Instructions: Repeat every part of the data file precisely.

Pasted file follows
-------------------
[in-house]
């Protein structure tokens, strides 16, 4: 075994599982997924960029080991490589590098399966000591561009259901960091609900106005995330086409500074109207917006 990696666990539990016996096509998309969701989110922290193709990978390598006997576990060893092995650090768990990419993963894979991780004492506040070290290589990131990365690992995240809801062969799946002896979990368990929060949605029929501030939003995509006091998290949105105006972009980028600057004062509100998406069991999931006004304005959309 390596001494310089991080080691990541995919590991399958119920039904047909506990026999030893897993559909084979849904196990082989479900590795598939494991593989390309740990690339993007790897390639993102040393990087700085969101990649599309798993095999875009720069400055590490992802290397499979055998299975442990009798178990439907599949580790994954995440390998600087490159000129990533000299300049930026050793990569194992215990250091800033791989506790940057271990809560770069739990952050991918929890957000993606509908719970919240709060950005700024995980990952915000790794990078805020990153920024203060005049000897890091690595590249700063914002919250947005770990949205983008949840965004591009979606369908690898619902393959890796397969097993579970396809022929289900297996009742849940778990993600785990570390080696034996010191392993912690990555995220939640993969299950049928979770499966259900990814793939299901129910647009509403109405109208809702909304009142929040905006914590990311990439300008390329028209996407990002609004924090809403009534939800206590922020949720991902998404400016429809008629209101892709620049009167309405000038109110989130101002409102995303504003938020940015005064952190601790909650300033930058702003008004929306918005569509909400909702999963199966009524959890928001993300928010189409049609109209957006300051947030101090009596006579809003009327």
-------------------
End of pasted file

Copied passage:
[in-house]
């Protein structure tokens, strides 16, 4: 075994599982997924960029080991490589590098399966000591561009259901960091609900106005995330086409500074109207917006 990696666990539990016996096509998309969701989110922290193709990978390598006997576990060893092995650090768990990419993963894979991780004492506040070290290589990131990365690992995240809801062969799946002896979990368990929060949605029929501030939003995509006091998290949105105006972009980028600057004062509100998406069991999931006004304005959309 390596001494310089991080080691990541995919590991399958119920039904047909506990026999030893897993559909084979849904196990082989479900590795598939494991593989390309740990690339993007790897390639993102040393990087700085969101990649599309798993095999875009720069400055590490992802290397499979055998299975442990009798178990439907599949580790994954995440390998600087490159000129990533000299300049930026050793990569194992215990250091800033791989506790940057271990809560770069739990952050991918929890957000993606509908719970919240709060950005700024995980990952915000790794990078805020990153920024203060005049000897890091690595590249700063914002919250947005770990949205983008949840965004591009979606369908690898619902393959890796397969097993579970396809022929289900297996009742849940778990993600785990570390080696034996010191392993912690990555995220939640993969299950049928979770499966259900990814793939299901129910647009509403109405109208809702909304009142929040905006914590990311990439300008390329028209996407990002609004924090809403009534939800206590922020949720991902998404400016429809008629209101892709620049009167309405000038109110989130101002409102995303504003938020940015005064952190601790909650300033930058702003008004929306918005569509909400909702999963199966009524959890928001993300928010189409049609109209957006300051947030101090009596006579809003009327």